Superstorm Sandy dumped 41 billion litres of raw and untreated sewage into US waterways from Washington to Connecticut, according to the science journalism group Climate Central. That's enough human waste to cover New York's Central Park in more than 10 metres of sewage, or fill 17,000 Olympic-sized swimming pools, scientists said.Thursday, 2 May, 2013, 5:07am
Zhuang Guotai, the Ministry of Environmental Protection's director of nature and ecology conservation, said the accumulation of fertiliser, pesticides and animal waste - as well governments' neglect of sewage treatment - threatened the country's vital agricultural land.11 Apr 2013 - 5:25am
Beauty of New Territories being ruined
I couldn't agree more with Guy Shirra's points ("Scrap unfair small-house policy now", January 9).
I am so disillusioned with this policy and with Hong Kong in general.14 Jan 2013 - 3:31am 9 comments
If a controversial artificial beach proposed for Tai Po were to open today, it would be the dirtiest beach in the city.
Environmental officials, however, say a proper sewage system in the Lung Mei area, now under construction, will make the water safe enough for swimmers by the time the facility opens.28 Oct 2012 - 4:59am
When your bus crosses the bridge over the Shing Mun River, it is hard not to notice the giant cylinders below. These are the facilities of the Sha Tin Sewage Treatment Plant. Last month, our junior reporters ventured into the plant during its Open Day to find out what happens to the city's waste. Let's check out what they learned ...
Sewage treatment13 Apr 2012 - 12:00am
This time last year, they were busy preparing for Lunar New Year - steaming turnip cakes and getting ready for a big village dinner with family and neighbours. But this year, Choi Yuen Tsuen villagers will be spending the new year in flimsy temporary housing with a botched sewage system that leaks and overflows.20 Jan 2012 - 12:00am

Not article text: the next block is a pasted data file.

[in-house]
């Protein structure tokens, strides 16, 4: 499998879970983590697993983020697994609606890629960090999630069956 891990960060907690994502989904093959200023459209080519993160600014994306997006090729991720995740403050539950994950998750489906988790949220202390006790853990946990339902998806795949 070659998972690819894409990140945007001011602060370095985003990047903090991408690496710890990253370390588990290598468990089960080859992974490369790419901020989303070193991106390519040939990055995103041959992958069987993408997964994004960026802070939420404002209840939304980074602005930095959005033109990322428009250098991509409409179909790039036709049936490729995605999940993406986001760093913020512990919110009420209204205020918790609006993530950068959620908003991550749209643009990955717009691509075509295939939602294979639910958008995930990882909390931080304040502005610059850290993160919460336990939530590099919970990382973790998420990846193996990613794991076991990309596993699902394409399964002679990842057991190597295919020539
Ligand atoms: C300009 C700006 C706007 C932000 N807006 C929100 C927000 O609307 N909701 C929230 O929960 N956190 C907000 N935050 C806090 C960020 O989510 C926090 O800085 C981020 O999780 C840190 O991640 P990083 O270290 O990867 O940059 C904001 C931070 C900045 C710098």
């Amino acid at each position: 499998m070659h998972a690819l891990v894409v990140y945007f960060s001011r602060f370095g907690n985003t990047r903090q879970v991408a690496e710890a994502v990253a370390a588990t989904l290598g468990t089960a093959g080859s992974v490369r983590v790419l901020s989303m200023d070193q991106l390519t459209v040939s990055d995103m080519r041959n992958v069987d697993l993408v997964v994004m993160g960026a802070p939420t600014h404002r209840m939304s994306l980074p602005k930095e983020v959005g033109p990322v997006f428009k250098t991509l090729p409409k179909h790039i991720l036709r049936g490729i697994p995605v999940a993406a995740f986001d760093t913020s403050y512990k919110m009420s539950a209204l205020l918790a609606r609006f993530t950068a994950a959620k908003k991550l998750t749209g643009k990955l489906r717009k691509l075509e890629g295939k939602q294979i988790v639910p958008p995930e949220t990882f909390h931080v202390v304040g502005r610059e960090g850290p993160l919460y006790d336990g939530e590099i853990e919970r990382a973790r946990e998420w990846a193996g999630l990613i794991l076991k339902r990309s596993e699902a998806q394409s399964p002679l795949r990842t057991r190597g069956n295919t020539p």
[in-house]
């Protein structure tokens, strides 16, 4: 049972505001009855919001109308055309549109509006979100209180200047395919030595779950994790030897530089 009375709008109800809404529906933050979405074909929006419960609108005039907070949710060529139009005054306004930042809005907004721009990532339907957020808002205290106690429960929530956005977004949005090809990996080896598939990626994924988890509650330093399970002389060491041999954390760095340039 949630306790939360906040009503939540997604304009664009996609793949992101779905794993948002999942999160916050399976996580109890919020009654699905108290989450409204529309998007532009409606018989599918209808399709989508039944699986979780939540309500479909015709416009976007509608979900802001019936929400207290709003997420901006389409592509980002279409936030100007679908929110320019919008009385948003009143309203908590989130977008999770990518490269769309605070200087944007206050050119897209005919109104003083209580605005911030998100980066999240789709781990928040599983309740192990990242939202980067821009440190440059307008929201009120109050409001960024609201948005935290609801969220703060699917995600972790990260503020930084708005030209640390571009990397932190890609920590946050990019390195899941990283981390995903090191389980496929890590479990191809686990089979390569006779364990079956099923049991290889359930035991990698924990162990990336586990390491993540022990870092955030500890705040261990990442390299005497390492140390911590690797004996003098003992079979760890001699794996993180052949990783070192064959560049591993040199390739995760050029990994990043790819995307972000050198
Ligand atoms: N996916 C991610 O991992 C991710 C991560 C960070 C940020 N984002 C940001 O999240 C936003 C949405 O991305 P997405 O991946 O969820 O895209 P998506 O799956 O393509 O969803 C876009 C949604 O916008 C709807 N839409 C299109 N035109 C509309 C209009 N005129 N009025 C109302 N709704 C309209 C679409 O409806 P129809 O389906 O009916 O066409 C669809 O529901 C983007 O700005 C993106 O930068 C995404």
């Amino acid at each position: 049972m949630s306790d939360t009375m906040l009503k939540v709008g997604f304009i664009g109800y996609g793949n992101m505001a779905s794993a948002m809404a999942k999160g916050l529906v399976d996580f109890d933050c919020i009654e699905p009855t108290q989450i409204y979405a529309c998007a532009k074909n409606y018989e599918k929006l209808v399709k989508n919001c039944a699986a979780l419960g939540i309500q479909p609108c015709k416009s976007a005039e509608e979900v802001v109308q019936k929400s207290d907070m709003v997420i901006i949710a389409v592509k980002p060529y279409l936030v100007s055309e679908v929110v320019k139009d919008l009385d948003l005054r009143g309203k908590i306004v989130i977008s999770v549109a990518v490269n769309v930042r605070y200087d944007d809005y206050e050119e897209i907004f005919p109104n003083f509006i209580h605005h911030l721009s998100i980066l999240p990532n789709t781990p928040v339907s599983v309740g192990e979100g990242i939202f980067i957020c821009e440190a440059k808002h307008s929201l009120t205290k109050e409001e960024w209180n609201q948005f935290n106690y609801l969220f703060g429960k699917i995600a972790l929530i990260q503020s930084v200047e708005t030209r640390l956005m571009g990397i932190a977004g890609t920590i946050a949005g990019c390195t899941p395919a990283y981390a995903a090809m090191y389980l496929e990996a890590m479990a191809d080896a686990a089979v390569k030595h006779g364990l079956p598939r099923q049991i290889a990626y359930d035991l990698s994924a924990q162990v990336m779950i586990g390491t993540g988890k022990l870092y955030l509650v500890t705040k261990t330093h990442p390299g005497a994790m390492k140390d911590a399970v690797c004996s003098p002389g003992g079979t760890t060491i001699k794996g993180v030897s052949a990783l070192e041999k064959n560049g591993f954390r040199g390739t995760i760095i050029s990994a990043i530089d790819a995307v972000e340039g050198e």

While authorities along the upper reaches of the Han River promise to crack down on pollution, companies openly defy government bans and continue to pump their waste into the sky and water.
Such examples of illicit activities can be found in almost every village and county along the Han River. The Jinyuan Chemical Company in the suburbs of Ankang is just one of them.27 Aug 2007 - 12:00am
Bad smell from landfill blamed on sewage mud
Building an incinerator will help reduce the bad smell spreading from a landfill in Tseung Kwan O, which has been taking sludge from sewage treatment facilities, a senior environment official said yesterday.2 Feb 2007 - 12:00am
It's time for Sydneysiders to wake up and smell the coffee. Or, rather, the treated sewage.1 Feb 2007 - 12:00am
A one-off, steep rise in sewage charges would be more effective than a 'gradual and affordable' approach in cleaning up the harbour, says a green group.1 Jan 2007 - 12:00am
Environment minister says new rate will be affordable
The environment minister has asked the public to pay a 'modest' increase of 9.3 per cent in sewage charges in each of the next 10 years if they want a clean harbour that is suitable for swimming.29 Dec 2006 - 12:00am
Cleaning up the harbour is a bit like buying a car, according to one official. You choose the most appealing design - and then consider whether the price is worth paying. He has a point.
The purchase in question is that of a new sewage treatment system for Hong Kong. And if the plans published yesterday are fully implemented, we will end up with a luxury model.22 Jun 2004 - 12:00am
The residents of Hong Kong have long known that a cleaner harbour would come at a cost, and with the imminent release of the consultation paper on the completion of our sewage treatment system, a proper debate on the merits of such spending can at last begin.27 Dec 2003 - 12:00am
Singapore spent 10 years and $1.17 billion to clean up its river. Sydney spent the same amount of time and $377 million on restoring its harbour. Hong Kong spent 20 years and $8.2 billion to build a sewage treatment plant which, instead of cleaning the harbour, is further polluting it. What went wrong?4 Mar 2003 - 12:00am
The monitoring data of the water supplied to Hong Kong that the Water Supplies Department released on July 2, showed what we at Greenpeace China have predicted.
The department revealed that the amount of E.coli found in the water from the Dongjiang River has risen by 83 per cent in the year to March.16 Jul 2002 - 12:00am